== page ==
I think of Twitter like a giant cyber playground that’s open 24/7. Just like when you were at school, you will find that not all the kids play nicely together. Amongst all the millions of anonymous users, there are the popular kids (Lady Gaga, Justin Bieber, Stephen Fry); the big show-offs (the Beckhams); and the dunces. The latter camp is filled with very angry people spewing carefully crafted gems like “I hate [insert name of celebrity, politician here]” or “[A.N. OTHER] is a tw*t!!!” into your twitterfeed. It’s not big and it’s not clever.
This is the age of snark, and Twitter is the gladiatorial arena in which top exponents battle it out with their pithy put-downs. We can’t all be Giles Coren, though. If you must slag people off, just remember that you’re not holding forth from the privacy of your sofa or even your local pub. We won’t just dismiss your comments as the drunken, late-night ramblings of another sad loser. Racists, homophobes and misogynists should clean up their act, or start an online cesspool that’s more appropriate for their brand of “humour”.
“Self-praise is for losers. Be a winner. Stand for something. Always have class, and be humble” The first & last part are incorrect no? (John Madden quoted by @PseudoFed, 4 June 2011)
Does Roger Federer ever write himself a “to do” list before squaring up to his greatest rival, Rafael Nadal? If he’s anything like his Twitter alter ego, the unashamedly egocentric @PseudoFed, he probably has an assistant to do that for him. But according to the BBC commentators at yesterday’s French Open Final, Roger’s list should probably boil down to: “Win first set; win second set; win third set.” But the Big Swiss Cheese failed on the first two counts — Nadal triumphed 7-5, 7-6, 5-7, 6-1, to claim his sixth French Open title.
I’ve always found Federer’s imperious tennis more admirable than his sometimes dismissive attitude towards opponents. To be fair to him, he does have to put up with a lot of stupid questions from journalists with short memories and even shorter attention spans. But to say, as he did after yesterday’s match: “So it’s always me who’s going to dictate play and decide how the outcome is going to be. If I play well, I will most likely win” strikes me as deluded. Federer did play very well yesterday, though perhaps not quite as impressively as in his semi-final against Djokovic. But over five sets — on any surface — Nadal’s game beats Federer’s.
After 15 days of tweeting, tennis and unbearable tension I too am in need of a serious reality check. PseudoFed’s stream of consciousness on Twitter has been only marginally less ridiculous than some of the pronouncements from the BBC commentary team in Paris. I lost count of the number of times that Sam Smith informed us that Roger’s mum won’t sit next to his chatterbox dad, Robert, during matches. It was like having to smile politely at Christmas while an elderly relative regales you with an anecdote you’ve heard every year since 1975.
When I winced at the attempts at humour from Andrew Cotter during January’s Australian Open, I forgot that the BBC had an even more scary weapon up its sleeve — Andrew Castle. This ex-player and former breakfast TV presenter appears to be a really affable chap. Unfortunately when you stick him in behind a mike and ask him to talk about the game he used to play, the results are less than stellar.
To borrow Radio Times TV critic Alison Graham’s description of The Tudors, Castle’s commentaries are “a towering pile of nonsense”. When he’s not reacting with a Sharapova-like shriek to a particularly exciting rally, he’s throwing out inaccurate statements and retracting them seconds later. Claiming, as he did yesterday, that Federer and Nadal had only ever lost to each other in Grand Slam finals must been surprising news to the many fans of 2009 US Open Champion Juan Martin del Potro. A little later a shot of the Eiffel Tower had him excitedly announcing that Roland Garros was the only Slam venue close to a city centre, before remembering that Melbourne Park isn’t exactly out in “the bush” either.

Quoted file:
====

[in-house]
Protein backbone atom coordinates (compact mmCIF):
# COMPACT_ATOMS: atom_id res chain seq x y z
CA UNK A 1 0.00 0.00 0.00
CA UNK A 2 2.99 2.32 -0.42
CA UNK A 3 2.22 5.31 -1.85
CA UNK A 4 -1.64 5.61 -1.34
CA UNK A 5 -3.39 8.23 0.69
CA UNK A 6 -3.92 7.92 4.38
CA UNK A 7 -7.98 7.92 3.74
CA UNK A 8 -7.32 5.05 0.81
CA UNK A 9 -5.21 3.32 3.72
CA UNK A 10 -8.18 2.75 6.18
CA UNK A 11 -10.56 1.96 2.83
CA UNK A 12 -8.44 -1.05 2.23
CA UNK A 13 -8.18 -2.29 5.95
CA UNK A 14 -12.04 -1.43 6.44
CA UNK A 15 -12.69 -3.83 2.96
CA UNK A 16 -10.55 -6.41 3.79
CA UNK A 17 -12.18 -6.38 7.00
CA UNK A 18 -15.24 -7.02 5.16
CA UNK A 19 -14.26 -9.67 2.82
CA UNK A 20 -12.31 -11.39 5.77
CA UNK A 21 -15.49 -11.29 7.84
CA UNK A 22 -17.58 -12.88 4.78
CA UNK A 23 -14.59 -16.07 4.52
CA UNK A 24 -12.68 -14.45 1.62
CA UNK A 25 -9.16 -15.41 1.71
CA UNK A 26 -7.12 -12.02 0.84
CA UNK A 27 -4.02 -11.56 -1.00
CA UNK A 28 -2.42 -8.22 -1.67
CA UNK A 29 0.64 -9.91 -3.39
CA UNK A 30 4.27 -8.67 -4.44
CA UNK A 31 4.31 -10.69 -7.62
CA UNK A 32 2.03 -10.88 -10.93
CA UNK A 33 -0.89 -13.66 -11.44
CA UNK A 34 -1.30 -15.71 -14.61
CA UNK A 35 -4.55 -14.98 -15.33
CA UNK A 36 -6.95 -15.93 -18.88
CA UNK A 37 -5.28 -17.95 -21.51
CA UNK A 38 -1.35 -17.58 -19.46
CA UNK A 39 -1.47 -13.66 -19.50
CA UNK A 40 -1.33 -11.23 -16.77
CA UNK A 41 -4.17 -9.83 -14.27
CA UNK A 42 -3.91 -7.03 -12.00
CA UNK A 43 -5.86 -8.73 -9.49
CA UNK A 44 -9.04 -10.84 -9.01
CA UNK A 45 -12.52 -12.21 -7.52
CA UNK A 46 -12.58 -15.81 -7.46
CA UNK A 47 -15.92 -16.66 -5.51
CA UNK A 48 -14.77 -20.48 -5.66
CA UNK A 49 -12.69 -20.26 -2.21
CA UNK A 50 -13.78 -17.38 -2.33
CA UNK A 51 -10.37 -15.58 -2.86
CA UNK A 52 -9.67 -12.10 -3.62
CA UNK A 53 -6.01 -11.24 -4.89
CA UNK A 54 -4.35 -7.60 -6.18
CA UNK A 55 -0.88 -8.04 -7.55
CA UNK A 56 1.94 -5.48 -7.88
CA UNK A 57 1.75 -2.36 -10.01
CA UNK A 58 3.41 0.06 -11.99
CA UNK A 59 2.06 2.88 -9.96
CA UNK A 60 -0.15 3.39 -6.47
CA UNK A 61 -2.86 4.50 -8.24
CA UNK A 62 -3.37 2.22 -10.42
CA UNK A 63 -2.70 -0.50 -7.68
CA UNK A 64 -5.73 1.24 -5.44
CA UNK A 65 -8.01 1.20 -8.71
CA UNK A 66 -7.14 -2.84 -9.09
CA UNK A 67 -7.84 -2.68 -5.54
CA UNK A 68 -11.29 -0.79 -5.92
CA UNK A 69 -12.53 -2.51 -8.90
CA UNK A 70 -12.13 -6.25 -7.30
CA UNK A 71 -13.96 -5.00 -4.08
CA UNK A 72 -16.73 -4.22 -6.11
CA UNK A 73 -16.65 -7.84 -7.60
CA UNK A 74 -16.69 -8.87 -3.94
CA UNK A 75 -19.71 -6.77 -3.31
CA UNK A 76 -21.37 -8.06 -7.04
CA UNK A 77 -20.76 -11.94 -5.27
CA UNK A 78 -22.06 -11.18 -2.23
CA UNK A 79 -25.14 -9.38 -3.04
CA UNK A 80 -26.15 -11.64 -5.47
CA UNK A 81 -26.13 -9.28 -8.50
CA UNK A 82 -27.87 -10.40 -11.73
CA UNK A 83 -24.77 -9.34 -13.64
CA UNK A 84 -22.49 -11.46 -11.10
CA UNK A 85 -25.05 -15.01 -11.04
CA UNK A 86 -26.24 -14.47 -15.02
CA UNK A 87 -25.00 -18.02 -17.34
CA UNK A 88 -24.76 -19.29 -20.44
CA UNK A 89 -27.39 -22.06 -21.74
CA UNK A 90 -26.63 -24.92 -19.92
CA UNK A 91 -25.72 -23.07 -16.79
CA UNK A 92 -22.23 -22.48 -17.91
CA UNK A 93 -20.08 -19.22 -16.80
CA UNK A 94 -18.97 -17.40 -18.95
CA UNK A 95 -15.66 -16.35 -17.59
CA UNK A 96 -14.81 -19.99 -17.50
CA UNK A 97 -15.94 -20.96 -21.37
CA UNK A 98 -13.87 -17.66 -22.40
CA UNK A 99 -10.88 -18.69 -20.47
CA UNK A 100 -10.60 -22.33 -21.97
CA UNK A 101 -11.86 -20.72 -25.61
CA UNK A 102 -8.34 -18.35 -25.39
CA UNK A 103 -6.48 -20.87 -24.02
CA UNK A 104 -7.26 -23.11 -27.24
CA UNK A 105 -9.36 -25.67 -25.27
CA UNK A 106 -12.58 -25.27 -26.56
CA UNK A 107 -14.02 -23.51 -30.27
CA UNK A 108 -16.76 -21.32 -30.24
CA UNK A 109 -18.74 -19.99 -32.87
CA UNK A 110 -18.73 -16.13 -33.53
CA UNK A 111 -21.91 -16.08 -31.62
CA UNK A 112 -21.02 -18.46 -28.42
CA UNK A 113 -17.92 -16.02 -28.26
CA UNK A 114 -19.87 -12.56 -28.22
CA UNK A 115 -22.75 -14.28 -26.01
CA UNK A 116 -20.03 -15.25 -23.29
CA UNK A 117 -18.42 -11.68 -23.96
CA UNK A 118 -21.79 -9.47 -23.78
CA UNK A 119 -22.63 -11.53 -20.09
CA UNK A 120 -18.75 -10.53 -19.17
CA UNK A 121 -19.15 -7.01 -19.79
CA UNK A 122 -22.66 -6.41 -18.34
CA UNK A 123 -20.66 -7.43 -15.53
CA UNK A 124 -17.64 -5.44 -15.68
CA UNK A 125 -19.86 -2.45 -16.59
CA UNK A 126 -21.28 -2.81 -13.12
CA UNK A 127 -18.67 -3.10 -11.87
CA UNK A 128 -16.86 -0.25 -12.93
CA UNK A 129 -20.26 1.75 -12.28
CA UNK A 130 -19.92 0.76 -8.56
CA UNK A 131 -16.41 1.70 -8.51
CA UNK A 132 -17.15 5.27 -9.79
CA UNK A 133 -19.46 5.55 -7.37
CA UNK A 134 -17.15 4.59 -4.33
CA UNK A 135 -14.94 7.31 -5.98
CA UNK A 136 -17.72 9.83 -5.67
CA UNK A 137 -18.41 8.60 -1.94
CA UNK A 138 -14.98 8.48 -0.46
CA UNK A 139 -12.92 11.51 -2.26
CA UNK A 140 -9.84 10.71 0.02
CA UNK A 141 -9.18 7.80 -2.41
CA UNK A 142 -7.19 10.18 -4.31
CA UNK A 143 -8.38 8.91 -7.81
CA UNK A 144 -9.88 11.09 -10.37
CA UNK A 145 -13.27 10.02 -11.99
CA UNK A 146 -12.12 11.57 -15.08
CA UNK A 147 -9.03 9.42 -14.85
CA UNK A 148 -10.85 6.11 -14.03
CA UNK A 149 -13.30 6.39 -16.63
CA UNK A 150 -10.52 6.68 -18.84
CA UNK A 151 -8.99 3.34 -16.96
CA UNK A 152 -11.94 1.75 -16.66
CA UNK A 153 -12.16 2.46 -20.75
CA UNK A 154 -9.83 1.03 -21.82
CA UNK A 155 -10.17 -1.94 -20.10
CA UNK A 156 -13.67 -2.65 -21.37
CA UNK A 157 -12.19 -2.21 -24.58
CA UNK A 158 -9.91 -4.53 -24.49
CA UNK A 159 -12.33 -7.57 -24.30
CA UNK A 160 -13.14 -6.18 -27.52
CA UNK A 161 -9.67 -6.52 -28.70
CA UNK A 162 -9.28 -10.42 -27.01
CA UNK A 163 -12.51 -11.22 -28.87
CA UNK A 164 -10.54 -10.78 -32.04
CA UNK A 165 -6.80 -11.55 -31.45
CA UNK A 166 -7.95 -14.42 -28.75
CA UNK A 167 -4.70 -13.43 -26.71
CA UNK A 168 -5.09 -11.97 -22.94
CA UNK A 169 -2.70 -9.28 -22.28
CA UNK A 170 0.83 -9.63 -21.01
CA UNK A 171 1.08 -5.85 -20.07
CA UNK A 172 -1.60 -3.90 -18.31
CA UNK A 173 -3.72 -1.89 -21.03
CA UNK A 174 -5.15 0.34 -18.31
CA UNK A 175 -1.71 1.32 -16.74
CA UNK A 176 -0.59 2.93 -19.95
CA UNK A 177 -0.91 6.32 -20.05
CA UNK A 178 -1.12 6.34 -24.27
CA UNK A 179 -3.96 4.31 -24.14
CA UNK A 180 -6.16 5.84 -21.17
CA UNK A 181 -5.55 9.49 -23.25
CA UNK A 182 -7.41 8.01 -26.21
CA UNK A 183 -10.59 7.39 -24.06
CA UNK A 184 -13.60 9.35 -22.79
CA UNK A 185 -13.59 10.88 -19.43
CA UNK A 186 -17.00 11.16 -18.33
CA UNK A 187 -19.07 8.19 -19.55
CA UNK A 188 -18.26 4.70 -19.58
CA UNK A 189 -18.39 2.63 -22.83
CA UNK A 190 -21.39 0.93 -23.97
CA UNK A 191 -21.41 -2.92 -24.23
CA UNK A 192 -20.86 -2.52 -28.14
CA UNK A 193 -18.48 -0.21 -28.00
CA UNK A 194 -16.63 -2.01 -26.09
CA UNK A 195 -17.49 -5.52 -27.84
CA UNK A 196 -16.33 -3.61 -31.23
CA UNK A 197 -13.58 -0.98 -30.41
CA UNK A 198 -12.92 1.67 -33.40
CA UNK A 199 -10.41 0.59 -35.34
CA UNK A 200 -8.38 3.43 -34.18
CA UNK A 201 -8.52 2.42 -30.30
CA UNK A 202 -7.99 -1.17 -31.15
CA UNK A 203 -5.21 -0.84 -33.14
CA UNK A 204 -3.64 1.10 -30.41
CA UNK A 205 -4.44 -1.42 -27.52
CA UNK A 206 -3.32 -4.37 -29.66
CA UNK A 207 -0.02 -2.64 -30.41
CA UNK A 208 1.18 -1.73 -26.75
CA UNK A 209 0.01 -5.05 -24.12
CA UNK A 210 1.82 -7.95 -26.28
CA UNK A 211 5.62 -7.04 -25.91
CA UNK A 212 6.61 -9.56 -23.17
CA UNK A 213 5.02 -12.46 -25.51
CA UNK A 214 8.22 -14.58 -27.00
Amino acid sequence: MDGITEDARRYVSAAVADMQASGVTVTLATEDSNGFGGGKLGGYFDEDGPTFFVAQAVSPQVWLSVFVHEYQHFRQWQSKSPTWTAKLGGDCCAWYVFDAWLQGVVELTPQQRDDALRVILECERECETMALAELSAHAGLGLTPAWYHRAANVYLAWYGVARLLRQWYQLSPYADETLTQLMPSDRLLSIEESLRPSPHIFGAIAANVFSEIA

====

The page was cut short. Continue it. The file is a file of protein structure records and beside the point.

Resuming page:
Though both Castle and Sam Smith moaned about the sheer volume of stats that were handed out to broadcasters at this year’s event, I think they would really benefit from a Post-It bearing the words “Think before you open your gob.” That advice might also apply to British Number 1 Andy Murray. (Though I hesitate to offer any criticism of him here, for fear of attracting vituperation from internet trolls.)
Jimmy Connors famously read a letter from his mother, Gloria, during changeovers at Wimbledon. I think Murray might find this more constructive than constantly bawling at poor Judy and his team during his on-court struggles. It would also relieve Andrew Castle of the tedious duty of having to apologise for those expletives during a pre-watershed broadcast. The commentators were right to say that Andy’s emoting sends the wrong message to his opponents. If he wants examples of really intimidating “game faces” to imitate he need look no further than the world’s top three players — Nadal, Federer and Djokovic.
Of course tennis isn’t simply about good looks. If it was then Maria Sharapova (dubbed “Sharaposer” by her detractors) would have completed her set of Grand Slam titles last week. But though I remain a big Rafa fan I do understand why Parisians have taken the immaculately dressed and well-coiffed Federer to their hearts. There could hardly be a greater physical contrast between the way the super-cool Swiss glides around the court and the sweaty exertions of the unshaven Spaniard. Roger’s elegance translates well to TV, and its current obsession with super slo-mo shots. Watching a drop of perspiration fall from Rafa’s nose is, I’ll admit, a less appealing sight than Federer’s forehand in full flight.
I know this makes no sense at all, but following @PseudoFed has given me a new respect — even affection — for the real Roger Federer. Hearing about his wife “Murky”, his beauty routines and his thoughts on how to beat Djokovic, added a new dimension to this year’s French Open. But when it comes to the heated battle of Grand Slam encounters — particularly on clay — the humbling reality for Federer is that Nadal remains a hard man to beat.
I’ll be tweeting throughout Wimbledon (@Susannah63) and I expect @PseudoFed will be doing the same — when he’s not on court or having his hair blow-dried.